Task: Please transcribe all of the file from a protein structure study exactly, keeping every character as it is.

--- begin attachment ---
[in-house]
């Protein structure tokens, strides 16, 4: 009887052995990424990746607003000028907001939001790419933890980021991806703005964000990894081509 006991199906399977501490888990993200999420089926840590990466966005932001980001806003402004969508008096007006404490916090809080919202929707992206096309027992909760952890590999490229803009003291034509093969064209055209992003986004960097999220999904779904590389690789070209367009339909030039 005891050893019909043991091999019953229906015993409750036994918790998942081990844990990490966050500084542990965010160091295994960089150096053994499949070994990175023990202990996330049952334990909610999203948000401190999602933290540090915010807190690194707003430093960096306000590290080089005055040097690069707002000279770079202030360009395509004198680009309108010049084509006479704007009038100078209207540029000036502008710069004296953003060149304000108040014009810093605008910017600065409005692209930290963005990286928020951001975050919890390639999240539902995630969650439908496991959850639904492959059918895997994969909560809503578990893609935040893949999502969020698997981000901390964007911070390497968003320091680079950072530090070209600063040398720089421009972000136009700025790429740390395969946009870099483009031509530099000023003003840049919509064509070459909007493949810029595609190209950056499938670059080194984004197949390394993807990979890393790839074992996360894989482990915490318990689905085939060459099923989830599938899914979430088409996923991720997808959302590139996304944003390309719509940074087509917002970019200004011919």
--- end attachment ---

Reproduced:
[in-house]
């Protein structure tokens, strides 16, 4: 009887052995990424990746607003000028907001939001790419933890980021991806703005964000990894081509 006991199906399977501490888990993200999420089926840590990466966005932001980001806003402004969508008096007006404490916090809080919202929707992206096309027992909760952890590999490229803009003291034509093969064209055209992003986004960097999220999904779904590389690789070209367009339909030039 005891050893019909043991091999019953229906015993409750036994918790998942081990844990990490966050500084542990965010160091295994960089150096053994499949070994990175023990202990996330049952334990909610999203948000401190999602933290540090915010807190690194707003430093960096306000590290080089005055040097690069707002000279770079202030360009395509004198680009309108010049084509006479704007009038100078209207540029000036502008710069004296953003060149304000108040014009810093605008910017600065409005692209930290963005990286928020951001975050919890390639999240539902995630969650439908496991959850639904492959059918895997994969909560809503578990893609935040893949999502969020698997981000901390964007911070390497968003320091680079950072530090070209600063040398720089421009972000136009700025790429740390395969946009870099483009031509530099000023003003840049919509064509070459909007493949810029595609190209950056499938670059080194984004197949390394993807990979890393790839074992996360894989482990915490318990689905085939060459099923989830599938899914979430088409996923991720997808959302590139996304944003390309719509940074087509917002970019200004011919």